IPWEA member profile: Peter Armour

By FLEET e-news posted 06 November 2019 20:52


​The fleet management industry has such a diverse range of people and roles, and everyone has a unique story of their journey in our industry.

This month we talk to Peter Armour, Unit Manager Plant and Fleet – Central Coast Council. Peter is also a member of the IPWEA FLEET Council.


FI: How did you get started in fleet and plant, and what was your first job in the industry?

PA: After leaving the Royal Australian Navy in 2001, my main motivator that resulted in me working in Plant and Fleet (funnily enough) was to simply look for a new challenge close to home to avoid the one and a half hour trip each way to where I had been working – like about 30,000 other Central Coast NSW residents who undertake this long daily journey.

My first fleet related role was at Gosford City Council, where I started as the Council’s Truck and Plant Hire Coordinator, forming what is known today as the ‘Plant Pool’ and looking after a team of two allocation staff and 19 truck drivers and plant operators.  The department was set up to provide centralised service of internal / external hired short term casual hire of heavy trucks and plant for our works departments which resulted in significant cost savings to Council and far better governance than what we had in place before then.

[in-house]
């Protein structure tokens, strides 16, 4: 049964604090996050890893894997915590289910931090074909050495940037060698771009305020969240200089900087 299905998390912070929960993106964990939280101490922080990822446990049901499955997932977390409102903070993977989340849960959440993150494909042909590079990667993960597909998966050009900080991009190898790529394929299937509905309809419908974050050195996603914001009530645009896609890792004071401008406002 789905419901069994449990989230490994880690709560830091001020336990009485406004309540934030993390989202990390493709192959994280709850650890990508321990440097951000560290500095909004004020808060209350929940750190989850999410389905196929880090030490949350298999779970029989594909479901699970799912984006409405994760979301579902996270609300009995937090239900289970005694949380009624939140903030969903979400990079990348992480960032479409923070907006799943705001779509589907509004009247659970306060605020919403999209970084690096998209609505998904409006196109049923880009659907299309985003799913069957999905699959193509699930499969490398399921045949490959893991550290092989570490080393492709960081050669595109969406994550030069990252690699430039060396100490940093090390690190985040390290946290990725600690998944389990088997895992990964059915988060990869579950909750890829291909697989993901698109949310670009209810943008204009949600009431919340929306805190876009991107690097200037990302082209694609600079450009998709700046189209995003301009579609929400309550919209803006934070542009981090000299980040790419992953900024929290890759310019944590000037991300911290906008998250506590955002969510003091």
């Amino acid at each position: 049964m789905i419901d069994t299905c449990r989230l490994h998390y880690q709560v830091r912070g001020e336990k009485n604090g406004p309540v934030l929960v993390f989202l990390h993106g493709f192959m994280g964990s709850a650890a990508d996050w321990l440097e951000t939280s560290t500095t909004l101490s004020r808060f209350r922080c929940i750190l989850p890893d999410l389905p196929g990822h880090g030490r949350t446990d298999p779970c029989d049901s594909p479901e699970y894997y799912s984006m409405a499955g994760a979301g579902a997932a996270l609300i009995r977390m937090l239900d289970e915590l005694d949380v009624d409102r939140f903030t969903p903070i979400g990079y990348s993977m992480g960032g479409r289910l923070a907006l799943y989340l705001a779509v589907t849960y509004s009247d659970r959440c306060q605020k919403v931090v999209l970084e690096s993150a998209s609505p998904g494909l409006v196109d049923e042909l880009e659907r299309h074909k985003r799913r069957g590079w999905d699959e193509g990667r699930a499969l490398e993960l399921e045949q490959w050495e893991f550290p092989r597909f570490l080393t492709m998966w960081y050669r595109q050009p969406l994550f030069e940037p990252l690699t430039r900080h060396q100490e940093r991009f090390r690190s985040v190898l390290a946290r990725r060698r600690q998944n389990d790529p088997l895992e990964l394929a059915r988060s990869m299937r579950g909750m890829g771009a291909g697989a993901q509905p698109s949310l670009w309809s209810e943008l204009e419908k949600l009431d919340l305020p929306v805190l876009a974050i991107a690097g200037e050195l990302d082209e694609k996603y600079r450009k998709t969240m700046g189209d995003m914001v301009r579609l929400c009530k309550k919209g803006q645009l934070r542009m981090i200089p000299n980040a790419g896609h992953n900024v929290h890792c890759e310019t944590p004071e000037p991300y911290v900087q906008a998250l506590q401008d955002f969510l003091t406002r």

FI: Tell us about your role and the kind of fleet and plant you manage.

PA: Our team manages approximately 4,500 assets based from five depot locations, ranging from your typical small plant items such as blowers and chainsaws to your typical heavy plant such at landfill compactors and traxcavators.  The most interesting piece of kit we manage and operate in my view would have to be a Jetter / Vacuum truck, deployed to Council’s Water and Sewer Department with a purchase price somewhere in the vicinity of $900k.  Although a high-ticket item, the service that this item provides in contrast to site use of excavators around critical underground services is second to none and has really paid for itself over and over again with respect to speed and ease of excavation.

Our fleet team is relatively self-sufficient and provides the typical full range of end to end services from procurement to disposal, as well as full life-cycle maintenance to all assets.  In general, we are only reliant on external parties where it is appropriate for us to do so.  I’d like to think that we are known as the ‘Can Do Department’ and definitely one that adds value and supports the operations of our business the best way we can.